Parents’ card co-authorization: Another great way is to ask your parents if they can allow you to be a shared user on their bank account. Once your parents add you onto their bank account as a shared user, the bank issues you a debit card with a limit determined by your parents. The card is not so much a credit card, but an ATM and bank card you can use as debit. A bank card will take the money you spend directly out of the available funds, so your parents can monitor exactly how much you spend. Using a debit card under your parents’ bank account will serve as a practical way to begin budgeting finances and managing spending so you do not overuse or overspend credit cards.

 

 

Open your own bank account: I would consider this factor the most important action item to prepare for your own credit card because it acts as the stepping stone to financial independence. Find a bank close to your college or university and open up both a savings and checking account. Stow away at least $25 in both accounts to ensure the bank does not close out your accounts. From experience, I would say banks are much more likely to approve you with a debit and credit card if you have your own account with available funds and continual transactions. In addition, having your own savings means you can begin to save money for future use, and a checking account allows you to write checks. Having your own bank account is also a great way to begin managing your money. Gradually, you will be able to wean yourself off of your parents’ bank cards and use your own.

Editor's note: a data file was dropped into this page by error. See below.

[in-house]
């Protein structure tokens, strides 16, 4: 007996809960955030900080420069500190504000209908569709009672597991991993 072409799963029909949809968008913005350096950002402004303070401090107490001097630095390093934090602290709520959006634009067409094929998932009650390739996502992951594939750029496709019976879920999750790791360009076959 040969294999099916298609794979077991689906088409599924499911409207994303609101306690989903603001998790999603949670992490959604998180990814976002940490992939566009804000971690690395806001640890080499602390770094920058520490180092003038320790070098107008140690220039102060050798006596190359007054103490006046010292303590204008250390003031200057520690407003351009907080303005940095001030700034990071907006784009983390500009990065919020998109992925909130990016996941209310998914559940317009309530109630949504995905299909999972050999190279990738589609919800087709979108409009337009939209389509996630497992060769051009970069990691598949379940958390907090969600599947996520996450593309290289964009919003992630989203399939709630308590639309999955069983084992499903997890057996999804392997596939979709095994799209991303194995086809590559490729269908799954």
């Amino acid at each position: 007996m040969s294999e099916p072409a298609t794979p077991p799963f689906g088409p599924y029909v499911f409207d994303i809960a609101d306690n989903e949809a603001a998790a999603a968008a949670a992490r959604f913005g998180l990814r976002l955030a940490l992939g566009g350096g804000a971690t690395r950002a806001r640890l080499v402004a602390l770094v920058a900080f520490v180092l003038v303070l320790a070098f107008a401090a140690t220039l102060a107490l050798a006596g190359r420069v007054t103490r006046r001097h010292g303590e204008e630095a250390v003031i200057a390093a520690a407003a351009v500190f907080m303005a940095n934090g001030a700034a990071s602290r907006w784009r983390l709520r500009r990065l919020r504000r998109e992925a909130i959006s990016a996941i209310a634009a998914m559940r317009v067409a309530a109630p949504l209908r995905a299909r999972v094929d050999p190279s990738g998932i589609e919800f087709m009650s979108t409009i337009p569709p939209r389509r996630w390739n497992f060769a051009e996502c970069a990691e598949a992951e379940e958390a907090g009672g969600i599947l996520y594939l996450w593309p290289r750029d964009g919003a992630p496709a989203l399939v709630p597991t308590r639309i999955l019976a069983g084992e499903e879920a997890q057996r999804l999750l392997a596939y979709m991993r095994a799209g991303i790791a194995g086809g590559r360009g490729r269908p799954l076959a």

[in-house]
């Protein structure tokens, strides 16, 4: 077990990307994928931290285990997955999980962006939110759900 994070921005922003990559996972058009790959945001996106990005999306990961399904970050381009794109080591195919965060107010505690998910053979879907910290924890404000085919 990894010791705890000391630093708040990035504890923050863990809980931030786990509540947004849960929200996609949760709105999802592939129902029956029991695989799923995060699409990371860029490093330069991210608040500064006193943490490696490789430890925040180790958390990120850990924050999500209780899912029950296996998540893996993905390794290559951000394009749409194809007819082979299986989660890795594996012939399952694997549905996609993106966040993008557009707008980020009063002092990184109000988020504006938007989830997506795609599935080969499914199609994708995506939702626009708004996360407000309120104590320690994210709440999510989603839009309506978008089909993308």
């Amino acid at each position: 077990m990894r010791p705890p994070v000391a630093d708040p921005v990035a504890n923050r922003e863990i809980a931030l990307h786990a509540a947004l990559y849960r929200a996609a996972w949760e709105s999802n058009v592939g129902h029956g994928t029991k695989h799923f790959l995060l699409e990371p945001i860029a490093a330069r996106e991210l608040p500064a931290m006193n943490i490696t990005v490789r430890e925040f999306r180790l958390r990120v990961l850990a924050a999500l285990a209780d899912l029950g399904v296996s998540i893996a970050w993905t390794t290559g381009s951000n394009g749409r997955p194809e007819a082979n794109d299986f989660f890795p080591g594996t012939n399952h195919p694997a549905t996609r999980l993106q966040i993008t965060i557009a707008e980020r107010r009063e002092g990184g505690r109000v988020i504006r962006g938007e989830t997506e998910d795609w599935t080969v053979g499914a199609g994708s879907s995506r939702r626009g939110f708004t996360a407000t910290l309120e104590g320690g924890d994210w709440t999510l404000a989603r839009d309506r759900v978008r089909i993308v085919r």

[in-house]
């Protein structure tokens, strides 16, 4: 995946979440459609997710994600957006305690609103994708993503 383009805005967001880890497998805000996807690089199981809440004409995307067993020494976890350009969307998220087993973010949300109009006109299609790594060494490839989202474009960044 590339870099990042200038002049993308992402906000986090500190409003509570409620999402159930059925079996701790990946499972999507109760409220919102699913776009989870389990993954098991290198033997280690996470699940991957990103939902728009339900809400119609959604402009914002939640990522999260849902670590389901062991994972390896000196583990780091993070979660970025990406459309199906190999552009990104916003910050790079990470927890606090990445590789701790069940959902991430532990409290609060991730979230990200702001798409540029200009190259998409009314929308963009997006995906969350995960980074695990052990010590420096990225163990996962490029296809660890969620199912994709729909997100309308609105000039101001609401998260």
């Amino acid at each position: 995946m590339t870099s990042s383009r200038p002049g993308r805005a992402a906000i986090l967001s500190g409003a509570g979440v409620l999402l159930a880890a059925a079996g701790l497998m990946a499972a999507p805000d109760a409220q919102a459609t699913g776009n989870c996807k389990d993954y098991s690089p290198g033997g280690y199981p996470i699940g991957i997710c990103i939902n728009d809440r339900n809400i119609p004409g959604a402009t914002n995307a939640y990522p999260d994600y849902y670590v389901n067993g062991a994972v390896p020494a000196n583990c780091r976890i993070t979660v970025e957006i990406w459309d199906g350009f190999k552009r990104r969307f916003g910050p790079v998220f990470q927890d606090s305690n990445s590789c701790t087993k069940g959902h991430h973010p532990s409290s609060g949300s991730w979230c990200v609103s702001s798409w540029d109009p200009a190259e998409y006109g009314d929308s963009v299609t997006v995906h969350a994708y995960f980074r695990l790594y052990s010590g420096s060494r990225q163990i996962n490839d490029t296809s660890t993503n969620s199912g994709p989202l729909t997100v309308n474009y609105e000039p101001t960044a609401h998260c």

Commit to a job: Whether it is a part-time or full-time job, I advise having some financial transaction regularly adding to your bank account via an income. A steady influx of funds will not only keep your bank account open, but it will also allow credit card companies to see that you have the means to pay off a monthly balance on a card. As a result, you will increase your chances of getting approved for a credit card.

 

Using a credit card without spiraling into debt

Becoming a credit card owner takes a lot of responsibility, for you must learn to manage your finances and balance your budget in a way that is both practical and debt-free. Credit cards are about re-evaluating your spending habits and determining between your wants and needs. As a credit card user, I will say it is rather easy – and quick – to mismanage your shopping habits and pile up debt.